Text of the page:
Bitfinex’s solution to try to make whole those who were burned in the hack that led to the losses is to issue more tokens. Specifically, the plan is to issue $1 billion of a token called LEO.
Skeptics immediately weighed in as the news of this plan went viral over the weekend. Concerns include the legal troubles plaguing Bitfinex and Tether. Other issues include how such a dump could affect Bitcoin, and how this seems to be a repeat of a squirrely effort the exchange previously embarked on to deal with a hack.
What’s Bitfinex up To?
Chinese crypto investor and Bitfinex and Tether shareholder Zhao Dong gave heads up about the plan by publishing the document about it on Twitter this weekend.
Bitfinex Official document about the LEO token pic.twitter.com/YR5FdS4iUY
— Dong Zhao (@zhaodong1982) May 4, 2019
Observers liken the LEO to Binance’s BNB token. Dovey Wan, the founding partner of Primitive Ventures, chimed in with her support of the effort.
The Bitfinex $LEO is a better $BNB when it comes to “token economic model”
Pumpability TBD as there is not lockup so the immediate $1B circulation will see tons of sell pressure
Sucking $USDT supply (to keep the reserve peg) and re-create the par value via $LEO is genius
— Dovey Wan 🗝 🦖 (@DoveyWan) May 4, 2019
Plans call for Bitfinex to spend up to 27% of its monthly profits to purchase the tokens. According to the documents, if it manages to get back the $850 million it’s owed by Crypto Capital, it’ll be able to buy back LEO.
Crypto Capital is Bitfinex’s money processor and it is at the center of a legal challenge brought by the Southern District of New York. It charges that Crypto Capital played a role in the $850 million loss involving Bitfinex and Tether.
Bitcoin’s Run Doesn’t Need This
If it does dump a billion dollars worth of this token on the market, it could negatively affect Bitcoin, whose price was just beginning to rebound.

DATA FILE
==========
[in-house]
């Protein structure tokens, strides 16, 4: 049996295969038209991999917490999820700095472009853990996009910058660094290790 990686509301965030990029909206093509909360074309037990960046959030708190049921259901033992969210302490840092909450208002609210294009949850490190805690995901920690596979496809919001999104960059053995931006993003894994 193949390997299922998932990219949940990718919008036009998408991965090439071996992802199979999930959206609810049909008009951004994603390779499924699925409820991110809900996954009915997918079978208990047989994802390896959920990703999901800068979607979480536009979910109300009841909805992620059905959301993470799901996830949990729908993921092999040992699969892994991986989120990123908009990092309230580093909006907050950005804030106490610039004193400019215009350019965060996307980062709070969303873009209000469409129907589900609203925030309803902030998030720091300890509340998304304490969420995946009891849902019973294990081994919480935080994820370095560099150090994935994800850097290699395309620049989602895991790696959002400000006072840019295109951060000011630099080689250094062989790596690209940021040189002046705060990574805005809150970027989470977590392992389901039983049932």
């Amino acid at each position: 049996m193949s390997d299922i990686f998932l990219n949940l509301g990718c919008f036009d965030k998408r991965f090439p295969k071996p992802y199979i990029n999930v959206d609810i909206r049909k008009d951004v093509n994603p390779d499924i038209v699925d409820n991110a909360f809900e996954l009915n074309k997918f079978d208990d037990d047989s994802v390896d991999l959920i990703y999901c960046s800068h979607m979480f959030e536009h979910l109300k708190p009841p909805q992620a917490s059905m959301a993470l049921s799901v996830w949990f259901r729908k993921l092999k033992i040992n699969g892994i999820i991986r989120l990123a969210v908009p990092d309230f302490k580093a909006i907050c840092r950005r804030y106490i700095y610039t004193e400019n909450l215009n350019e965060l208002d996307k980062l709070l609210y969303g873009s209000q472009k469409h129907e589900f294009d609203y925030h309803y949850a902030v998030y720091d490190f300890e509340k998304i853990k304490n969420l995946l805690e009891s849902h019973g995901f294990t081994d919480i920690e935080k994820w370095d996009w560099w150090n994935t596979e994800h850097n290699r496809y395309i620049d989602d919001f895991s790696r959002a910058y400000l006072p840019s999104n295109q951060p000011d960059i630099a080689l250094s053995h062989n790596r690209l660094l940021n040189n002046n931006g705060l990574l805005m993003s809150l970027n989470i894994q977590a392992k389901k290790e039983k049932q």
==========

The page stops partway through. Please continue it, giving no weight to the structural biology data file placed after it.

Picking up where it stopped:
Fundstrat’s Tom Lee tweeted:
$1 billion IEO is a lot of “new” token supply and probably has a short-term negative impact on $BTC #bitcoin and other crypto as the market needs to absorb this supply…
…Unless all the purchasers of the IEO come are new to crypto (fiat to crypto), which makes less sense. https://t.co/no9LlN0yJQ
— Thomas Lee (@fundstrat) May 4, 2019
Lee went on to note the effect on miners.
Miners sell $7mm per day so a $1 billion IEO is essentially 142 days worth of miner selling taking place in one day.
— Thomas Lee (@fundstrat) May 4, 2019
So, We’re to Just Forget about the Elephant in the Room
This banter about a billion dollar crypto issuance seems laughable given Bitfinex’s legal woes. At the end of April, New York Attorney General Letitia James obtained a court order to shut down Bitfinex and Tether from operating in the state. At issue is that $850 million loss.
Within a day of learning it had to cease operating in New York, Bitfinex and Tether issued rebuttals. They both claim the Attorney General’s move was in bad faith. They wrote:
The New York Attorney General’s court filings were written in bad faith and are riddled with false assertions, including as to a purported $850 million “loss” at Crypto Capital. On the contrary, we have been informed that these Crypto Capital amounts are not lost but have been, in fact, seized and safeguarded.
Since the Attorney General’s action, several other reveals have been made. This includes two arrests with one being a former NFL team owner. The U.S. Justice Department charged Reginald Fowler over his role in concocting a shadow banking scheme. It entailed the processing of hundreds of millions of dollars of unregulated transactions on behalf of several cryptocurrency exchanges, as CCN reported.
Sound Familiar? It Should
This is not the first time Bitfinex has plugged a hole in its balance sheet by issuing tokens, points out Forbes. The exchange’s operator, iFinex, made a similar move in 2016 following a hack. Forbes noted:
In 2019, it seems to be trying to do so again. But if iFinex were actually a bank holding company, would it get away with this? Perhaps it is time that cryptocurrency issuers and exchanges were subject to the same regulation as traditional banks and exchanges.
Article First Published here